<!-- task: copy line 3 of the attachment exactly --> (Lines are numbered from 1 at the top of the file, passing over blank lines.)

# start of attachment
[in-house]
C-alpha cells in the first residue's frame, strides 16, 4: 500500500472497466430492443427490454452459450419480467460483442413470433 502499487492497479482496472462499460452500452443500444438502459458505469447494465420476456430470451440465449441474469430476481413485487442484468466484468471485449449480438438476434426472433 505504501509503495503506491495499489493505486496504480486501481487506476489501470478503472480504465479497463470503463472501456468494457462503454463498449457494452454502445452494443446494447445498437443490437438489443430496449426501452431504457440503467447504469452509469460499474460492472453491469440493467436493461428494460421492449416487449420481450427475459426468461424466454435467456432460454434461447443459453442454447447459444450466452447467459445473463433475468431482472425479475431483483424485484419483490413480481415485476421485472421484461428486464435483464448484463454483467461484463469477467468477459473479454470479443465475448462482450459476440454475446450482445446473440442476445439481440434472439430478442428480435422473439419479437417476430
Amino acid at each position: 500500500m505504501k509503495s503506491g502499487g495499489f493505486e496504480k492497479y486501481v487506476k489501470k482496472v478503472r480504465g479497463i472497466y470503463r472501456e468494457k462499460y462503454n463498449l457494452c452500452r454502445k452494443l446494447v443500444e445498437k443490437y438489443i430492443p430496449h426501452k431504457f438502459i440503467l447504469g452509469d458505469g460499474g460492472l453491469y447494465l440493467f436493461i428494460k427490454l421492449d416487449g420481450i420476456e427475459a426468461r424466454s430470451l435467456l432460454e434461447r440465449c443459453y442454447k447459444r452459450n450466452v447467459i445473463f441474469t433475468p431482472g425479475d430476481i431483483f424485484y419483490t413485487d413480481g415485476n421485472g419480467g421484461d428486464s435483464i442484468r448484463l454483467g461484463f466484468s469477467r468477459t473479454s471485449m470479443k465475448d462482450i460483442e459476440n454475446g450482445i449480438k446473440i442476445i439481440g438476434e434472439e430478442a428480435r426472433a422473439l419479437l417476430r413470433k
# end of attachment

Amino acid at each position: 500500500m505504501k509503495s503506491g502499487g495499489f493505486e496504480k492497479y486501481v487506476k489501470k482496472v478503472r480504465g479497463i472497466y470503463r472501456e468494457k462499460y462503454n463498449l457494452c452500452r454502445k452494443l446494447v443500444e445498437k443490437y438489443i430492443p430496449h426501452k431504457f438502459i440503467l447504469g452509469d458505469g460499474g460492472l453491469y447494465l440493467f436493461i428494460k427490454l421492449d416487449g420481450i420476456e427475459a426468461r424466454s430470451l435467456l432460454e434461447r440465449c443459453y442454447k447459444r452459450n450466452v447467459i445473463f441474469t433475468p431482472g425479475d430476481i431483483f424485484y419483490t413485487d413480481g415485476n421485472g419480467g421484461d428486464s435483464i442484468r448484463l454483467g461484463f466484468s469477467r468477459t473479454s471485449m470479443k465475448d462482450i460483442e459476440n454475446g450482445i449480438k446473440i442476445i439481440g438476434e434472439e430478442a428480435r426472433a422473439l419479437l417476430r413470433k